421 The xxxist Article of the Church of England

425 On the liturgies falsely attributed to the Apostles

Dupin 425 THE PAPAL SUPREMACY. The argument against it.

428 The uncertainty respecting the immediate successor of St. Peter

Bellarmine 435 Subjection to the Roman Pontiff essential to salvation

Boniface ; Leo X. 5th Conc. Lat. 436 Extract from Sixtus Vth's bull of deposition of the King of Navarre

436 Extract from Pius Vth’s bull of deposition of Queen Elizabeth

436 Emperors and kings are to hold the Pope's bridle,&c.

Book of Sacred Ceremonies 437 Extraordinary penance and absolution of the Emperor of Germany

Greg. VII. 438 The Emperor of Germany kisses the Pope's feet

Baronius 439 The Kings of France and England hold the Pope's bridle, &c.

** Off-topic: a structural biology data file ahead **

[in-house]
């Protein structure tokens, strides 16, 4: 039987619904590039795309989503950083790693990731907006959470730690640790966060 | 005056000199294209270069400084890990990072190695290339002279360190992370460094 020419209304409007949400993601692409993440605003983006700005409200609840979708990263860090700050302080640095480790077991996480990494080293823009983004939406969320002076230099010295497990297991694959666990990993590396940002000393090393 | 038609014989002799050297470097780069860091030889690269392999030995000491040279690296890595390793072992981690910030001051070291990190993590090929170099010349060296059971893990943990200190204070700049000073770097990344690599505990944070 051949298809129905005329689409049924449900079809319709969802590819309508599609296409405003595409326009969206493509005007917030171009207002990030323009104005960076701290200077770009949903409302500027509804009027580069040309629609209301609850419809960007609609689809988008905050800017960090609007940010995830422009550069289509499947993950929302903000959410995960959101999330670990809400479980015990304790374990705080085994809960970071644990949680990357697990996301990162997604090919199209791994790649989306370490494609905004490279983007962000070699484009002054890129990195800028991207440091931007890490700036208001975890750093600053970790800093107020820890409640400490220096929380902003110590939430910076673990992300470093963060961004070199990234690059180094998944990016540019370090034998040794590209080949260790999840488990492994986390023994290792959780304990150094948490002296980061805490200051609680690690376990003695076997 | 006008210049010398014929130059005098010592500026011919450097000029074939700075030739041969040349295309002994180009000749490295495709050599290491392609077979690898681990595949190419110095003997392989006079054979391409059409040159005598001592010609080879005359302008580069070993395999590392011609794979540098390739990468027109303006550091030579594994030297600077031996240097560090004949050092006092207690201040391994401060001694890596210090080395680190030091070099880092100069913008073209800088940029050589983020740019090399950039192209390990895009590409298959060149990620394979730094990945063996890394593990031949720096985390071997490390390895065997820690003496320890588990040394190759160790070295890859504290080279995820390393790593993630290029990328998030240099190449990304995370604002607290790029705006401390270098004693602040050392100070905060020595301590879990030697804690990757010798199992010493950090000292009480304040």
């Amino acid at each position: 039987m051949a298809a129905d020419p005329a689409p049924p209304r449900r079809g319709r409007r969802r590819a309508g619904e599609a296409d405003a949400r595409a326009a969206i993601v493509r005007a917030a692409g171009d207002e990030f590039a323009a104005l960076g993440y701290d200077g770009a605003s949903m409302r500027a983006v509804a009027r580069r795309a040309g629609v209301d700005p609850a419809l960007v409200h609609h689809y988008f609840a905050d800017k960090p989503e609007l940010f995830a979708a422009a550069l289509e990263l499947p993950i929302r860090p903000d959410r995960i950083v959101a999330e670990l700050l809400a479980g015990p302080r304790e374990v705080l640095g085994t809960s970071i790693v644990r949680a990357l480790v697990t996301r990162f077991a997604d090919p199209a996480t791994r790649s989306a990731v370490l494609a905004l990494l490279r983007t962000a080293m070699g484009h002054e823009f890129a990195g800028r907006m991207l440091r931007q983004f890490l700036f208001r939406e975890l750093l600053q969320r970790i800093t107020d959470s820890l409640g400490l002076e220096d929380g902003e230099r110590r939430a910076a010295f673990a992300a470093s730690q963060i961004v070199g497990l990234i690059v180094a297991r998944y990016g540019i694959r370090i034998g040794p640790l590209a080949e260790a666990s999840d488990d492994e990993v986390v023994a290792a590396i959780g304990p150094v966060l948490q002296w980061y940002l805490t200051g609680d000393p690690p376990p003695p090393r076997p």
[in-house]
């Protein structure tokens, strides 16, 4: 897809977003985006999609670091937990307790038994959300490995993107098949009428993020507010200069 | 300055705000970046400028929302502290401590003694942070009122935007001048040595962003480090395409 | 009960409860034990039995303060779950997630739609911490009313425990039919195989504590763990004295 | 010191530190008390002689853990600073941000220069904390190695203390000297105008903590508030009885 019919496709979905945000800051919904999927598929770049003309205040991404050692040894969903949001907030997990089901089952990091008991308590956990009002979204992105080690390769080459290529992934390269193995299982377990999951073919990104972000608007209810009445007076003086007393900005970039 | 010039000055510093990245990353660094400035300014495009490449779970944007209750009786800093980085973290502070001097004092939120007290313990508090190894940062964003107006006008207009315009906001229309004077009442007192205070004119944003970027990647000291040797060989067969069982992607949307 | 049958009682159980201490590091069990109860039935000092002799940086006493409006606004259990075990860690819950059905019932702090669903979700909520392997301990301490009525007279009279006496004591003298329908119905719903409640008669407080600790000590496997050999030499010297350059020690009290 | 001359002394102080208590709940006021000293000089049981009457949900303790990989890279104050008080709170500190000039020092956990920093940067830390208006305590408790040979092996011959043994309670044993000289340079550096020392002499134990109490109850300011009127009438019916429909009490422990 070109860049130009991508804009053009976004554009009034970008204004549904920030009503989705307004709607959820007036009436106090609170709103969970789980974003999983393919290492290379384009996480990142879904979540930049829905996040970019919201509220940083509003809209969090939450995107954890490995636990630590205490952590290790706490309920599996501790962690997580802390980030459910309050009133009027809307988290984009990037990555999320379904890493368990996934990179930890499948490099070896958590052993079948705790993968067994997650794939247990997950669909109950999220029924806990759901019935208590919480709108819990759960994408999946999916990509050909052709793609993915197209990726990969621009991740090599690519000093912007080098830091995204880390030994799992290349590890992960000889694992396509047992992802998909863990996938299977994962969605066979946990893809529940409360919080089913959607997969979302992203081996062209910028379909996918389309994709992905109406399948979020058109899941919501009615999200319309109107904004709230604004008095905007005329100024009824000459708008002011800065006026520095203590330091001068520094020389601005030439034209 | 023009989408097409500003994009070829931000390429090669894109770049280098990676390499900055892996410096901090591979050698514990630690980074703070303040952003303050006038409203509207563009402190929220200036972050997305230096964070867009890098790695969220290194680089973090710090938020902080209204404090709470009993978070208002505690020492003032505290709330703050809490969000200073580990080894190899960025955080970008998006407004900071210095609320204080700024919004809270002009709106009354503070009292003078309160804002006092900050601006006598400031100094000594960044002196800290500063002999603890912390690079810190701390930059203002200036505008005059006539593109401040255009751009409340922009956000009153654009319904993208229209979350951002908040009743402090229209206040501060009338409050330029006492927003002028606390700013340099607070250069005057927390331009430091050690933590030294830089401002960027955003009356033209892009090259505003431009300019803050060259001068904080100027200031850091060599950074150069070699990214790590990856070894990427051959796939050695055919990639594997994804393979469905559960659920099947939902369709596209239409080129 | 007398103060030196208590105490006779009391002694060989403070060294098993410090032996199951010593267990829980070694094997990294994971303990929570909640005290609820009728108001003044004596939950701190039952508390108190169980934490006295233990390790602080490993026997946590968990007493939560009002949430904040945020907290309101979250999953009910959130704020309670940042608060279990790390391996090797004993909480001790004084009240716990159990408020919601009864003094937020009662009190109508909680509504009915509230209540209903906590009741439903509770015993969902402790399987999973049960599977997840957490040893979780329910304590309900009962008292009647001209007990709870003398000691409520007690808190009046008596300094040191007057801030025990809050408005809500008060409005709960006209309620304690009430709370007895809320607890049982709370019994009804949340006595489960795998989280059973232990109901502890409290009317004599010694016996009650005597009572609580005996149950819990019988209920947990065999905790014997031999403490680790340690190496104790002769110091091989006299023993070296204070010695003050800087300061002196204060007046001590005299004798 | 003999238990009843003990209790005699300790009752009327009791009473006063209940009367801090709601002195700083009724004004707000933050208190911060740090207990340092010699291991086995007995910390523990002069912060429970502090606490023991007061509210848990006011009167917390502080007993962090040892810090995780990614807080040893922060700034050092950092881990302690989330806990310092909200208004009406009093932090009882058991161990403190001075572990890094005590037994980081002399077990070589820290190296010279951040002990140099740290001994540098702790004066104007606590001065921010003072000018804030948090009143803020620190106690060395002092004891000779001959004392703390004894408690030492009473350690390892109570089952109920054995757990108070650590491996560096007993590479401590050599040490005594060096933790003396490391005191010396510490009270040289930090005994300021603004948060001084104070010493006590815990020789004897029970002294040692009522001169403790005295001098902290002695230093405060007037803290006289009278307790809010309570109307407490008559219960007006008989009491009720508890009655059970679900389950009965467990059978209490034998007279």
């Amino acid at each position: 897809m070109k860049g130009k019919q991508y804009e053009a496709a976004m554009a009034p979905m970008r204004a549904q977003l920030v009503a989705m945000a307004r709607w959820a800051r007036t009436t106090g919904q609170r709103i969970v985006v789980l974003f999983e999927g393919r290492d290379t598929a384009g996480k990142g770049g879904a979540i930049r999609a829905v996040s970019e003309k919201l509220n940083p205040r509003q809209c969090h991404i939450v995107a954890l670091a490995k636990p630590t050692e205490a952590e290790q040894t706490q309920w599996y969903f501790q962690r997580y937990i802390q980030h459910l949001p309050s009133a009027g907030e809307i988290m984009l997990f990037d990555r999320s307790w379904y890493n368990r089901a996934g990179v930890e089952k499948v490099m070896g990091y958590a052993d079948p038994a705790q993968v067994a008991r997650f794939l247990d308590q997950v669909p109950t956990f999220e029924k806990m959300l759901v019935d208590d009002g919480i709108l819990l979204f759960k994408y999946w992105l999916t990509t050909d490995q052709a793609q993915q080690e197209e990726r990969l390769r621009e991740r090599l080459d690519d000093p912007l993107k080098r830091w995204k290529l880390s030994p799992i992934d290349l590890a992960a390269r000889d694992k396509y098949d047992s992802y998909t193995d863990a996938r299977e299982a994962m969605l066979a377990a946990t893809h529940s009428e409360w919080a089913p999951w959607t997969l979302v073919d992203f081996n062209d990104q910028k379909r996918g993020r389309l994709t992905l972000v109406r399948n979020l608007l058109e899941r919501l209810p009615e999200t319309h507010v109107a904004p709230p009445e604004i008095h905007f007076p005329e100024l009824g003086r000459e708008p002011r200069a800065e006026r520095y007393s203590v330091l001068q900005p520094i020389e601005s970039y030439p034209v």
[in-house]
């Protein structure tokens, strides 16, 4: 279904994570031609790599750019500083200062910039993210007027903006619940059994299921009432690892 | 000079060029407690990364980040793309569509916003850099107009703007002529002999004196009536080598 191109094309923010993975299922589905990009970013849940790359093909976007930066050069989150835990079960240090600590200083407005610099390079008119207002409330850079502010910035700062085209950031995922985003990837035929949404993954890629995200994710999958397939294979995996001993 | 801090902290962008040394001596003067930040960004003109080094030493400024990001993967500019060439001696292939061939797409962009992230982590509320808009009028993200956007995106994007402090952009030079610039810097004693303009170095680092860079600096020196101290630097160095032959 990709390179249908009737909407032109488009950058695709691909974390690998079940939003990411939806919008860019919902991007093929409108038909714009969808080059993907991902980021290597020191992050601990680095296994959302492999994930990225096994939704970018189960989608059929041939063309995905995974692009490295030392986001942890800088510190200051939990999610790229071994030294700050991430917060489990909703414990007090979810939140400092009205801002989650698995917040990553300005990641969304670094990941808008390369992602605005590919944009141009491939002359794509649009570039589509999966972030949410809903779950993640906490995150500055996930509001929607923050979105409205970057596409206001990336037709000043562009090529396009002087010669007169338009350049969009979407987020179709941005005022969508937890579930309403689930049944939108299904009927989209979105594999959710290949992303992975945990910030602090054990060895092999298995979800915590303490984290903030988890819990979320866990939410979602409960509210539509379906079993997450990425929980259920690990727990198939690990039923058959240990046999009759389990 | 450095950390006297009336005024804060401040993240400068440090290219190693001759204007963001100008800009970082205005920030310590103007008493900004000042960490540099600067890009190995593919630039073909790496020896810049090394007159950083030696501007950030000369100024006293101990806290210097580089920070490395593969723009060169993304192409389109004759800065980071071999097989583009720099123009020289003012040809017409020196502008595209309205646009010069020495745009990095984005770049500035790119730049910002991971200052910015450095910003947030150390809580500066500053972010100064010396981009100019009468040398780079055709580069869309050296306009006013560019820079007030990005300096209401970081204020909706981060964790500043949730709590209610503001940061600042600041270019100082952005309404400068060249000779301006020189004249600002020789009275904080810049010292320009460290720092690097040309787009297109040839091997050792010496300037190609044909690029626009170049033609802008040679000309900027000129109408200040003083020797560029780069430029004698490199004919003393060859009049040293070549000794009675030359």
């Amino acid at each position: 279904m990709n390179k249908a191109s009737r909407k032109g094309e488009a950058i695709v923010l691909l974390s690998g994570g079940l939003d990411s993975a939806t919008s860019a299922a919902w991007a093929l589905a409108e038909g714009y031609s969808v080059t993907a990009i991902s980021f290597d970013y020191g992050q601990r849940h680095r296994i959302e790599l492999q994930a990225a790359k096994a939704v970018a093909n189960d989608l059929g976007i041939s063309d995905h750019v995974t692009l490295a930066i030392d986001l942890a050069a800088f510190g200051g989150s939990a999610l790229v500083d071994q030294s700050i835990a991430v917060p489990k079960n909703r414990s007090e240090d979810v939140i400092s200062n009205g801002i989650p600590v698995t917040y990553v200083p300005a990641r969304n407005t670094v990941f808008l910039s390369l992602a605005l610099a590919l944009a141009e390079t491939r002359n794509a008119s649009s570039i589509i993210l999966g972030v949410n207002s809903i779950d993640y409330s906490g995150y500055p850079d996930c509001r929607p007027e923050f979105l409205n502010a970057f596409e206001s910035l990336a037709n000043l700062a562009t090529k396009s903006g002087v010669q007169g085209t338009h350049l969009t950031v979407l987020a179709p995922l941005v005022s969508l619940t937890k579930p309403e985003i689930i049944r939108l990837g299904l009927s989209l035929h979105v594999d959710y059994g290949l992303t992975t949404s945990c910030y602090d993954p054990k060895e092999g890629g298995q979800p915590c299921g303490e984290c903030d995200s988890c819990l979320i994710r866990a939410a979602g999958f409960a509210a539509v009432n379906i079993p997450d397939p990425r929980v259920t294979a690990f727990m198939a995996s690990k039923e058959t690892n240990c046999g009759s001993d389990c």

Baronius 439 The King of Germany does the same

Baronius 439 Pope Celestine kicks off the Emperor of Germany'scrown

Baronius 439 The necks of kings and princes are put under the knees of priests

Decretum Gratiani 440 The same difference exists between the Popes and kings

as between the sun and the moon. Decret. Greg. IX. 441 The Pope is God's vicegerent upon earth

Decret. Greg. IX. 442 The Pope's titles are the same as those of Christ

Bellarmine 442 Divine titles given to Popes Julian and Leo X. by certain of the preachers to the fifth Lateran Council

Labbæus et Coss. 443 Pope Alexander VI. hailed as a god Roscoe's Lev X. 444 The Pope said to have been called God by Constantine

Decretum Gratiani 444 Priest Eustace's remarks on the Pope's adoration after his election.

444 The adoration of Pope Pius II.

Fleury 445

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The Papal Supremacy-continued.
The Right Rev. Dr. Doyle's (a Roman Catholic bishop)

account of Pope Gregory VIIth's immeasurable
ambition, and of the gross perversion of Scripture by
the Popes of the Middle Ages

446 The false decretals

Fleury 449

Dupin 452 The forged donation of Constantine .

451 PURGATORY, the doctrine and its refutation

454 Decree of the Council of Trent

457 Catechism of the Council of Trent